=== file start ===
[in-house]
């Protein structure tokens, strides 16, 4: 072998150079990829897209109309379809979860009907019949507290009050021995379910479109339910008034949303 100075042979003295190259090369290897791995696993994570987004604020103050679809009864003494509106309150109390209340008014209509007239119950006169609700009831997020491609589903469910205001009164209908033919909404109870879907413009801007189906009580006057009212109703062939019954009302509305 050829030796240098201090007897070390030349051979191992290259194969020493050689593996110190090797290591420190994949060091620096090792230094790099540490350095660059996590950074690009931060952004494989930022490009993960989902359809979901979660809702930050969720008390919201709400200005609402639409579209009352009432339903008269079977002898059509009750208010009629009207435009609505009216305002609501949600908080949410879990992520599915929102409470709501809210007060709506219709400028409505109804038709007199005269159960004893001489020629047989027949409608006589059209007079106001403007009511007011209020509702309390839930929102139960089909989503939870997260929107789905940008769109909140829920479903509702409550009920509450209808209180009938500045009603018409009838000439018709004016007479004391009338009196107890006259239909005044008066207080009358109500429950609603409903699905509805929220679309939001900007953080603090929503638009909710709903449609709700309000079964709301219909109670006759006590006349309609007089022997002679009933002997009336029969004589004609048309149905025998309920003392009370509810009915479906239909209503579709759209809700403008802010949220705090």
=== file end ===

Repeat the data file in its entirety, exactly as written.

[in-house]
């Protein structure tokens, strides 16, 4: 072998150079990829897209109309379809979860009907019949507290009050021995379910479109339910008034949303 100075042979003295190259090369290897791995696993994570987004604020103050679809009864003494509106309150109390209340008014209509007239119950006169609700009831997020491609589903469910205001009164209908033919909404109870879907413009801007189906009580006057009212109703062939019954009302509305 050829030796240098201090007897070390030349051979191992290259194969020493050689593996110190090797290591420190994949060091620096090792230094790099540490350095660059996590950074690009931060952004494989930022490009993960989902359809979901979660809702930050969720008390919201709400200005609402639409579209009352009432339903008269079977002898059509009750208010009629009207435009609505009216305002609501949600908080949410879990992520599915929102409470709501809210007060709506219709400028409505109804038709007199005269159960004893001489020629047989027949409608006589059209007079106001403007009511007011209020509702309390839930929102139960089909989503939870997260929107789905940008769109909140829920479903509702409550009920509450209808209180009938500045009603018409009838000439018709004016007479004391009338009196107890006259239909005044008066207080009358109500429950609603409903699905509805929220679309939001900007953080603090929503638009909710709903449609709700309000079964709301219909109670006759006590006349309609007089022997002679009933002997009336029969004589004609048309149905025998309920003392009370509810009915479906239909209503579709759209809700403008802010949220705090």